On August 16, 2022, in Williams v. Kincaid, the Fourth Circuit held that gender dysphoria can qualify as a disability under the Americans with Disabilities Act (the “ADA”). This is the first federal appellate decision which extends the ADA’s protections to transgender people experiencing gender dysphoria and it will have a significant impact on all entities covered by the ADA, including employers (covered by Title I of the ADA), and public accommodations (covered by Title III of the ADA). Prior to this holding, several of the district courts have come down both ways on the issue.
In Williams, the plaintiff, a transgender woman who was incarcerated in a men’s facility, asserted that she was forced to wear men’s clothing, misgendered repeatedly by prison staff, denied access to medical treatment, including her hormone therapy, and harassed by other inmates.
In its decision, the Court distinguished gender dysphoria from the now-obsolete diagnosis of “gender identity disorder,” which is not covered under the ADA. The Court looked to the DSM-5’s definition of gender dysphoria as the “clinically significant distress” felt by some who experiences “an incongruence between their gender identity and their assigned sex,” and further noted that “nothing in the ADA, then or now, compels the conclusion that gender dysphoria constitutes a ‘gender identity disorder’ excluded from ADA protection.” The Court also clarifies that following a shift in medical understanding, “we and other courts have thus explained that a diagnosis of gender dysphoria, unlike that of ‘gender identity disorder,’ concerns itself primarily with distress and other disabling symptoms, rather than simply being transgender.”
Furthermore, the Court agreed with Williams’ argument that even if gender dysphoria and gender identity were not categorically distinct, her gender dysphoria would nevertheless fall within the ADA’s safe harbor for “gender identity disorders . . . resulting from physical impairments.” Specifically, the Court found that, since Williams alleged that she experienced “emotional, psychological and physical distress” due to being denied hormone therapy, she had a physical basis for asserting that gender dysphoria qualifies as a disability under the ADA.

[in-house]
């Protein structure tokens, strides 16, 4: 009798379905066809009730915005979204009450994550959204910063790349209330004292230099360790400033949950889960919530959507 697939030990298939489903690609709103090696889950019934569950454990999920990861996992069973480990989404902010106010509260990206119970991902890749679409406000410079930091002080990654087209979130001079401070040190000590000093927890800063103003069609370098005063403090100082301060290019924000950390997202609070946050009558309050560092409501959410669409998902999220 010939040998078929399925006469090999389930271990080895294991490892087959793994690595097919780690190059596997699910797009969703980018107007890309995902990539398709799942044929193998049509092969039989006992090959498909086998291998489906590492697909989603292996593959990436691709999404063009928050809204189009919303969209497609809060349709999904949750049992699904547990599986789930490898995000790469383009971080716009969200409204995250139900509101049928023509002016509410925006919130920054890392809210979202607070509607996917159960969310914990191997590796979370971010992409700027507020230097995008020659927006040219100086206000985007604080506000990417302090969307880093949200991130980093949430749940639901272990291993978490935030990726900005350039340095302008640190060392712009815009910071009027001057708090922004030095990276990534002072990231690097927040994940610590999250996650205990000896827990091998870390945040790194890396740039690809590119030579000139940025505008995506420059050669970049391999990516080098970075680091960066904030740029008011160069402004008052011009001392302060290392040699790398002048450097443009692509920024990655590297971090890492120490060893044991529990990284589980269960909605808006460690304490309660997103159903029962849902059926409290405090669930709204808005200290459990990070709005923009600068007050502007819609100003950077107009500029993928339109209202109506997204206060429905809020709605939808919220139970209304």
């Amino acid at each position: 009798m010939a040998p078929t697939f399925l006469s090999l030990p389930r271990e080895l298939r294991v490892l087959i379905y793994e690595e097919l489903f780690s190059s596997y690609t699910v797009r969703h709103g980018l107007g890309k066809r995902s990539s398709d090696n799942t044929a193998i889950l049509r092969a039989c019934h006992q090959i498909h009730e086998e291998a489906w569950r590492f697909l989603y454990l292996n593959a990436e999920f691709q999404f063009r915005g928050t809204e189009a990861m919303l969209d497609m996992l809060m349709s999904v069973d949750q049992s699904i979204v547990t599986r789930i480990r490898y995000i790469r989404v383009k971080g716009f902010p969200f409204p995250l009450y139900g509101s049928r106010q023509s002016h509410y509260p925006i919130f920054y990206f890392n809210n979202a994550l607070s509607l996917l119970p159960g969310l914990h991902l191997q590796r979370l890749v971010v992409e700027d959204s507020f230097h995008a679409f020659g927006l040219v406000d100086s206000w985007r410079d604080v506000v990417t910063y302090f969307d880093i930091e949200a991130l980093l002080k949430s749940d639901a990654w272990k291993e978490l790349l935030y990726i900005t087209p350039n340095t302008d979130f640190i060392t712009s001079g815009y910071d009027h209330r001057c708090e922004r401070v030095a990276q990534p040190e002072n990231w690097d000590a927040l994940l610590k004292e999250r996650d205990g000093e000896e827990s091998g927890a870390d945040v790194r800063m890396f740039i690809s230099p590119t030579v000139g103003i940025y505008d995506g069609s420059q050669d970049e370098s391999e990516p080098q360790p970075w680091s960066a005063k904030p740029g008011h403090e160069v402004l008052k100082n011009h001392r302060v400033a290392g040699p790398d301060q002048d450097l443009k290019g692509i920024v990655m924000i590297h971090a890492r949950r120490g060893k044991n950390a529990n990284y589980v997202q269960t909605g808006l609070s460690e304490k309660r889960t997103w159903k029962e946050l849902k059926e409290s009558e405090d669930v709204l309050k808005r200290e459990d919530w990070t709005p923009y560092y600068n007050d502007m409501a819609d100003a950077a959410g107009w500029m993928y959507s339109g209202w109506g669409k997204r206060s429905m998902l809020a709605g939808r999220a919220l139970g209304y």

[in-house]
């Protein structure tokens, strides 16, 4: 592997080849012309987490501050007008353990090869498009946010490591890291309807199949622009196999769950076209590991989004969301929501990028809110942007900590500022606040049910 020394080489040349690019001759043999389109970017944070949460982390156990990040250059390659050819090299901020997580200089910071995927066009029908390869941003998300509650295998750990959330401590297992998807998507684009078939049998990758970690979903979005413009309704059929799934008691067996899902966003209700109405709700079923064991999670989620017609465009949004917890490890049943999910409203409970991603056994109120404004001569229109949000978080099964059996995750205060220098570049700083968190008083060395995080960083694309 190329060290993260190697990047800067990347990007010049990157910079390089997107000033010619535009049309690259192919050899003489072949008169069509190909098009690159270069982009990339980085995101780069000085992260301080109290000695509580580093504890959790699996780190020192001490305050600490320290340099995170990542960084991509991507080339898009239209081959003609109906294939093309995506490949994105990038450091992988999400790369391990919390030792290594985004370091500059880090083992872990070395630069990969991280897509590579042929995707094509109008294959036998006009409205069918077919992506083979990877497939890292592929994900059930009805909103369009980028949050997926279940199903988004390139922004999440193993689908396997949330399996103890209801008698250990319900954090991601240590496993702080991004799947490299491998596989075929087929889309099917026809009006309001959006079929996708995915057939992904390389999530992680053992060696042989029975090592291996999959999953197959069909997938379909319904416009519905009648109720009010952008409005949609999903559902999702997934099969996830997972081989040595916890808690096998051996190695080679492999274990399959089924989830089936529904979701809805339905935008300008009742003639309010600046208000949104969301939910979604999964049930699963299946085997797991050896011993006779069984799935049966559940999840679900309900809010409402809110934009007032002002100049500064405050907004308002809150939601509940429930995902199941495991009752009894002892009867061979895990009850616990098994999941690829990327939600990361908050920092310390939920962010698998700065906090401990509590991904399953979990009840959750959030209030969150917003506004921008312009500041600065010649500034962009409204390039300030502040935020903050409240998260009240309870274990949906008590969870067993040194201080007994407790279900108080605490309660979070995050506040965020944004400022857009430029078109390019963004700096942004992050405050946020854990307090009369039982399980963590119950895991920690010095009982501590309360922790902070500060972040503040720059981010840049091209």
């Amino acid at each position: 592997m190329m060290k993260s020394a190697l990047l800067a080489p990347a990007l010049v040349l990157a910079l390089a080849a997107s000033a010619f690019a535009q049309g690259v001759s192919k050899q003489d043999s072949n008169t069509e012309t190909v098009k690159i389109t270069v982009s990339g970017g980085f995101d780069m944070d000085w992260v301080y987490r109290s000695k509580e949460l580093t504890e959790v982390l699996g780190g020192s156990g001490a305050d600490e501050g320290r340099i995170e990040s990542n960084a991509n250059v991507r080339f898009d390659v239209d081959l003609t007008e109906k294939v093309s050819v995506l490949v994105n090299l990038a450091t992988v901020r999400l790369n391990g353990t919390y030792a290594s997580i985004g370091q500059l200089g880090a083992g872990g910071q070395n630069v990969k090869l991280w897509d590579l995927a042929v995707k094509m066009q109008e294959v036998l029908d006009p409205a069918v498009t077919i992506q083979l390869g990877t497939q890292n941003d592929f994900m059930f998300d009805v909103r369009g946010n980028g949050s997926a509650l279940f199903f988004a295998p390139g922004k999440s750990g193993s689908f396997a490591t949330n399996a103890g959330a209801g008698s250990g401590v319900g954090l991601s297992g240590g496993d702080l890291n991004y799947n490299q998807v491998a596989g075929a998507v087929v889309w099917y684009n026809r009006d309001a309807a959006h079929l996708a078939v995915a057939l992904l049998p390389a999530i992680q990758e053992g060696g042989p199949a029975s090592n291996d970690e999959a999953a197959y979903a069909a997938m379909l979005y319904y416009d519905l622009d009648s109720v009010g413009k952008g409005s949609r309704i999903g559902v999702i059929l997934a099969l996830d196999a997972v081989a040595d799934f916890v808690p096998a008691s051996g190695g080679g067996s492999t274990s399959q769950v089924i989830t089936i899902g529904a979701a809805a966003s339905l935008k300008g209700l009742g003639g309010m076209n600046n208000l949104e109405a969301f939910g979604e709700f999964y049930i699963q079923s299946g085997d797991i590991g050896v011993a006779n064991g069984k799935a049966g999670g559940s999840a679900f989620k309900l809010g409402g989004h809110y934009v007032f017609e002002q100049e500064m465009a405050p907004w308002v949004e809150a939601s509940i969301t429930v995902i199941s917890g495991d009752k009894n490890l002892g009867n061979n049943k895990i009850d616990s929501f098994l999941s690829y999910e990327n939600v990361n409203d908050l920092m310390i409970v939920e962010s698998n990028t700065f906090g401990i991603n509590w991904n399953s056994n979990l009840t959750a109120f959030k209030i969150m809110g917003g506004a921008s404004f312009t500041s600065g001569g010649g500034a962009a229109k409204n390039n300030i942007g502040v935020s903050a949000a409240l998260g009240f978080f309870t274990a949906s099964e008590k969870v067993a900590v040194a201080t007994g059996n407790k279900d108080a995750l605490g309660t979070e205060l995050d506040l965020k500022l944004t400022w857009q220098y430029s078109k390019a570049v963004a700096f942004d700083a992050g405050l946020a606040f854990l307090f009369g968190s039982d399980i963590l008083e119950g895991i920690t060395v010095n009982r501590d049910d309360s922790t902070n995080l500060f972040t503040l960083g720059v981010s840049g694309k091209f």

Importantly, the Court did not find, and does not suggest that being transgender is, in and of itself, a disability. Rather, it found that gender dysphoria can be disabling, and that the medical needs of transgender individuals merit protection under the ADA.
Employers and businesses that qualify as places of public accommodation under Title III of the ADA operating in the Fourth Circuit (which includes Maryland, North Carolina, South Carolina, Virginia and West Virginia) should be sure to update their policies, practices and procedures with respect to providing reasonable accommodations to individuals to align with this decision.
New York employers and places of public accommodation should similarly note that the New York State Human Rights Law prohibits discrimination on the basis of gender dysphoria, and both the New York State and City Human Rights Law provide that the refusal to provide reasonable accommodations for persons with gender dysphoria, constitutes disability discrimination, and that harassment on the basis of a person’s gender dysphoria is harassment on the basis of disability.